The Dutch government has released nearly 600 documents related to the July 17 crash of Malaysia Airlines Flight 17 crash in eastern Ukraine. Investigators made the documents available after local news outlets pressured the government with freedom of information requests, although documents containing private data of the 298 victims will remain classified, the Dutch NL Times reported.
The 575 documents are mainly emails from the National Crisis Core Team, which was established in the wake of the crash to travel to Ukraine and investigate what happened. The Dutch team led the investigation because 193 victims were from the Netherlands. The investigation team was charged with recovering the remains of the victims and discovering what brought the aircraft down.
The Malaysia Airlines flight was brought down while on route from Amsterdam to Kuala Lampur, Malaysia. While theories about how it crashed have been plentiful, the most viable is that pro-Russian rebels using a Russian-supplied BUK missile launcher shot it down. Dutch experts concluded last month after an independent investigation that it was the probable cause of the crash, but the official probe is still ongoing.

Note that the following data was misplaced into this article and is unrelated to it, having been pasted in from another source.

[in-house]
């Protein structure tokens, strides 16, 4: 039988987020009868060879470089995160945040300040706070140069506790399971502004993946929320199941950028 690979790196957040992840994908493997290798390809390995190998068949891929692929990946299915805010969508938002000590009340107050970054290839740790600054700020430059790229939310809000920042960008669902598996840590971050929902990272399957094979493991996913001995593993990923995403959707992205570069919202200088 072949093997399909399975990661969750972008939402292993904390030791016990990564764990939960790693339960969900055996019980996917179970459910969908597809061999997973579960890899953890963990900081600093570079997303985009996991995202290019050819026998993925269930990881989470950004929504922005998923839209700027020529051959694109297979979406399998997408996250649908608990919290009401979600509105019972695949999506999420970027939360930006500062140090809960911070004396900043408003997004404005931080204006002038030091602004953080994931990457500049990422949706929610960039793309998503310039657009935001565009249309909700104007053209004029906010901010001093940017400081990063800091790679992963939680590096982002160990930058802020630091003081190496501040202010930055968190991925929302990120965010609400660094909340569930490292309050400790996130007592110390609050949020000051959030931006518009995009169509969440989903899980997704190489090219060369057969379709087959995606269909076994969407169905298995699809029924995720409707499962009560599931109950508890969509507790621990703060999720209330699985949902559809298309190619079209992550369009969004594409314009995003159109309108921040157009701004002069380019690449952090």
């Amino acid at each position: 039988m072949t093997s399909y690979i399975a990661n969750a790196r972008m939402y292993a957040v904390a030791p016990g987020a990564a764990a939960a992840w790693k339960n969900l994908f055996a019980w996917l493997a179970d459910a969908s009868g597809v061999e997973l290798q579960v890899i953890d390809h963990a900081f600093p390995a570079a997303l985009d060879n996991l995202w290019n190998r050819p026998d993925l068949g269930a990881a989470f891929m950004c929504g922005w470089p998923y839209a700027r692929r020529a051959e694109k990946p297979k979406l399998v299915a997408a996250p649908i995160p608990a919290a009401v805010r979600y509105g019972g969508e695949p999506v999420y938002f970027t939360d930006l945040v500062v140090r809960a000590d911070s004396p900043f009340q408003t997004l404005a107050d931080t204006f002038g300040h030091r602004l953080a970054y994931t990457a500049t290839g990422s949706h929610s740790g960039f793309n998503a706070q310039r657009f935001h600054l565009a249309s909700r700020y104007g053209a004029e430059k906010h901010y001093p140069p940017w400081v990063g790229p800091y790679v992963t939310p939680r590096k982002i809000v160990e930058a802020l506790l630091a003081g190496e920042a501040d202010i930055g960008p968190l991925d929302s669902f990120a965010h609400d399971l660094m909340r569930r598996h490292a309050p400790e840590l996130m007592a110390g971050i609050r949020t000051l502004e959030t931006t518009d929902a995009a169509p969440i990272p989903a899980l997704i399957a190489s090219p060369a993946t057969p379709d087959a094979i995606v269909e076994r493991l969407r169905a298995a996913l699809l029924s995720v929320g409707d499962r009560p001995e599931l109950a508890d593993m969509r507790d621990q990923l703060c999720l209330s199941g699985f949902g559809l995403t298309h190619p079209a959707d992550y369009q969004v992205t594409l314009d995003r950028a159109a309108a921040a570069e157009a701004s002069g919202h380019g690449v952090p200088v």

The newly released documents contain little about how the crash happened. Those findings will be presented later this year, investigators said.
Most of the documents discuss how the team would communicate with the families of the victims, make condolence registers and carry out national commemorations. However, a number of emails left one potential clue: an oxygen mask that was discovered attached to the body of one passenger. The emails called for forensic tests to discover whether the mask was used or not. If proved that the mask was used, it may give the investigation insight into what happened onboard before the aircraft came down, and potentially dispel other theories.
An expert interviewed by International Business Times last July said that passengers may have died almost instantly if a missile had hit the plane. “It’s a possibility that the passengers on the side that the missile warhead penetrated were killed very quickly,” said Richard Lloyd, a former U.N. weapons inspector and missile technology expert. “The combination of the warhead blast and the shrapnel, which would have traveled at more than 6,000 feet (1,800 meters) per second, will likely be the cause of many of the deaths once forensic tests are taken.”
If this were the case, attaching an oxygen mask in that time would have been very difficult, making the forensic tests vital in coming to a conclusion.
The preliminary report from investigators says that the aircraft broke up in midair after high-energy objects hit the fuselage.